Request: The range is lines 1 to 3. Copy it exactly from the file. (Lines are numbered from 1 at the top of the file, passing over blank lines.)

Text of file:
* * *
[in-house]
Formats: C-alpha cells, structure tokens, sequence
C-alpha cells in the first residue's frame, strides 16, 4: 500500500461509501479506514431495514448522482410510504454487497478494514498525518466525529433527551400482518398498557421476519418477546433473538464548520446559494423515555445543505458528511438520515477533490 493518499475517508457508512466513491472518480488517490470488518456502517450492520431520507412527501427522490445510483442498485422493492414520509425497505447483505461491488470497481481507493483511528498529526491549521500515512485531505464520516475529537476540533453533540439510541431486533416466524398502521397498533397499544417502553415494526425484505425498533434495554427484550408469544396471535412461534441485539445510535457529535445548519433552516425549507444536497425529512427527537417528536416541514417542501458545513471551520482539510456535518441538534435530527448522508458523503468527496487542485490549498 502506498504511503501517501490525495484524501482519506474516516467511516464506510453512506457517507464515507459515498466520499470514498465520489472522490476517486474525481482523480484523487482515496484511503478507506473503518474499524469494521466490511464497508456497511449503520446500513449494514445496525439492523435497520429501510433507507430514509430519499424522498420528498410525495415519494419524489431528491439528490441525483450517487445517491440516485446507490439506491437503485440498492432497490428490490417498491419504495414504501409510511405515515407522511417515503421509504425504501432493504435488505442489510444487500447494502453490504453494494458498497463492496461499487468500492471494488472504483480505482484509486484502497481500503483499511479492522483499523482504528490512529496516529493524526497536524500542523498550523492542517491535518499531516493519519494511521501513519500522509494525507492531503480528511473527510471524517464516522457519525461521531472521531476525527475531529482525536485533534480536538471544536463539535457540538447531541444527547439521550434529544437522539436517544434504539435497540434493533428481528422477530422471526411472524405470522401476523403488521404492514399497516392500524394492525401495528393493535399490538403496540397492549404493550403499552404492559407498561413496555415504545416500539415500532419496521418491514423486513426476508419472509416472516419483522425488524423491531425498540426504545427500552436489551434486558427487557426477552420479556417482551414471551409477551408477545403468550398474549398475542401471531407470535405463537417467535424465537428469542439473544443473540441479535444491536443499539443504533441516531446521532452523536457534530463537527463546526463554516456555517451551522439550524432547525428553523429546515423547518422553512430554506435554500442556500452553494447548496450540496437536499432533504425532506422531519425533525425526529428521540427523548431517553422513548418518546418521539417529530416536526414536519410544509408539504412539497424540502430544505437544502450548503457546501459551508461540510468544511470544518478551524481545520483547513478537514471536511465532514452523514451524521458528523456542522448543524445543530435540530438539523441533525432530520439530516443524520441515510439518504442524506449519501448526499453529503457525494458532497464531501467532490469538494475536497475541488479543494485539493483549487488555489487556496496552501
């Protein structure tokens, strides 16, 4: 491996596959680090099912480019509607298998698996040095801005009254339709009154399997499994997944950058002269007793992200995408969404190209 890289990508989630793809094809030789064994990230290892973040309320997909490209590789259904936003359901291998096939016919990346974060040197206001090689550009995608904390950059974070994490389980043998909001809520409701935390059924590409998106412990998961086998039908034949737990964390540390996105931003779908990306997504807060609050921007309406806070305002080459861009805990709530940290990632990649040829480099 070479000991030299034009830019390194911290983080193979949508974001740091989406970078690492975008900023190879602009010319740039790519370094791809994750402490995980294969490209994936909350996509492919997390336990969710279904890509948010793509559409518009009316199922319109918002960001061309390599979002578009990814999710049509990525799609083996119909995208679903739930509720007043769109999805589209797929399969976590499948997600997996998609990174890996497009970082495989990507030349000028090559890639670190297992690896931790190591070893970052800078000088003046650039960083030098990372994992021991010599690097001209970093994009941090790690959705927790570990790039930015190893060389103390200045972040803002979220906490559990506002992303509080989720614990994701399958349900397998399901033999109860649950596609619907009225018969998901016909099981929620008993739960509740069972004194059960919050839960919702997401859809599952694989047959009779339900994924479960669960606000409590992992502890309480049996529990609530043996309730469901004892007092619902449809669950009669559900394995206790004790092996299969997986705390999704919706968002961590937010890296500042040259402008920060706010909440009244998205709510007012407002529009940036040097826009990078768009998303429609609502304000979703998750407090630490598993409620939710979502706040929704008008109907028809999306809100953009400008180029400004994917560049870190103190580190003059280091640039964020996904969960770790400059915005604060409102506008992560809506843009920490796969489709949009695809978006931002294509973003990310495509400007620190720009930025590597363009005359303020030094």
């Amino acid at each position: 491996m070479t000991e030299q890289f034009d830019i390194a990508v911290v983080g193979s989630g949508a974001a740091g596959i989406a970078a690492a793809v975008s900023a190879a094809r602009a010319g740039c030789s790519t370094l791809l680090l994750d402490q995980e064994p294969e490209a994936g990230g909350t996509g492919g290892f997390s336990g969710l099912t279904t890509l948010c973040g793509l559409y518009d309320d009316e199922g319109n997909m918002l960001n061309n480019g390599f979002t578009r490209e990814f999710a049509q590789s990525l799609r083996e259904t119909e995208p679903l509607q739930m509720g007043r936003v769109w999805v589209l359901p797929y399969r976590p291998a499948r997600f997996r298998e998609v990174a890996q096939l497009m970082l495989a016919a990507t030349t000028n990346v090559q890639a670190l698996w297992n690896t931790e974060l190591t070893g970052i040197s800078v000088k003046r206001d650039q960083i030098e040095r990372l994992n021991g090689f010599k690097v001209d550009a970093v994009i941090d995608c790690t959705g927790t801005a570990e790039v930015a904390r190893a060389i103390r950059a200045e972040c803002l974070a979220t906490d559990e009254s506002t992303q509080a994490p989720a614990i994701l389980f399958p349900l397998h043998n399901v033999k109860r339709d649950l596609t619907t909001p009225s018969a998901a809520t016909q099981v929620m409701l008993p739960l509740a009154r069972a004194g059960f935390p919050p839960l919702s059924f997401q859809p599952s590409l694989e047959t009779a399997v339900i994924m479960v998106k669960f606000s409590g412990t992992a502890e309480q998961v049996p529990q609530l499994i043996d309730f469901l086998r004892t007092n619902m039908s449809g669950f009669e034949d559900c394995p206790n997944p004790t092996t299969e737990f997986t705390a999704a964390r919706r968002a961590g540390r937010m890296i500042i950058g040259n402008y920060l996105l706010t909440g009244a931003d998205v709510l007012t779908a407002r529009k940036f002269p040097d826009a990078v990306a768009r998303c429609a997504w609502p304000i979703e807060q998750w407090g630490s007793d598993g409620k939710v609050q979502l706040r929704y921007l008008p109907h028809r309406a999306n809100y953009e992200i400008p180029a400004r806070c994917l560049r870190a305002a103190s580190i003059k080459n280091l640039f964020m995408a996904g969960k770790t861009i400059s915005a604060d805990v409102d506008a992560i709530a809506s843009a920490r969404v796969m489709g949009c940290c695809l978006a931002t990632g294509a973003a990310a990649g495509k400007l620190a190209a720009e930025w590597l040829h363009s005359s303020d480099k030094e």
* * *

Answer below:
[in-house]
Formats: C-alpha cells, structure tokens, sequence
C-alpha cells in the first residue's frame, strides 16, 4: 500500500461509501479506514431495514448522482410510504454487497478494514498525518466525529433527551400482518398498557421476519418477546433473538464548520446559494423515555445543505458528511438520515477533490 493518499475517508457508512466513491472518480488517490470488518456502517450492520431520507412527501427522490445510483442498485422493492414520509425497505447483505461491488470497481481507493483511528498529526491549521500515512485531505464520516475529537476540533453533540439510541431486533416466524398502521397498533397499544417502553415494526425484505425498533434495554427484550408469544396471535412461534441485539445510535457529535445548519433552516425549507444536497425529512427527537417528536416541514417542501458545513471551520482539510456535518441538534435530527448522508458523503468527496487542485490549498 502506498504511503501517501490525495484524501482519506474516516467511516464506510453512506457517507464515507459515498466520499470514498465520489472522490476517486474525481482523480484523487482515496484511503478507506473503518474499524469494521466490511464497508456497511449503520446500513449494514445496525439492523435497520429501510433507507430514509430519499424522498420528498410525495415519494419524489431528491439528490441525483450517487445517491440516485446507490439506491437503485440498492432497490428490490417498491419504495414504501409510511405515515407522511417515503421509504425504501432493504435488505442489510444487500447494502453490504453494494458498497463492496461499487468500492471494488472504483480505482484509486484502497481500503483499511479492522483499523482504528490512529496516529493524526497536524500542523498550523492542517491535518499531516493519519494511521501513519500522509494525507492531503480528511473527510471524517464516522457519525461521531472521531476525527475531529482525536485533534480536538471544536463539535457540538447531541444527547439521550434529544437522539436517544434504539435497540434493533428481528422477530422471526411472524405470522401476523403488521404492514399497516392500524394492525401495528393493535399490538403496540397492549404493550403499552404492559407498561413496555415504545416500539415500532419496521418491514423486513426476508419472509416472516419483522425488524423491531425498540426504545427500552436489551434486558427487557426477552420479556417482551414471551409477551408477545403468550398474549398475542401471531407470535405463537417467535424465537428469542439473544443473540441479535444491536443499539443504533441516531446521532452523536457534530463537527463546526463554516456555517451551522439550524432547525428553523429546515423547518422553512430554506435554500442556500452553494447548496450540496437536499432533504425532506422531519425533525425526529428521540427523548431517553422513548418518546418521539417529530416536526414536519410544509408539504412539497424540502430544505437544502450548503457546501459551508461540510468544511470544518478551524481545520483547513478537514471536511465532514452523514451524521458528523456542522448543524445543530435540530438539523441533525432530520439530516443524520441515510439518504442524506449519501448526499453529503457525494458532497464531501467532490469538494475536497475541488479543494485539493483549487488555489487556496496552501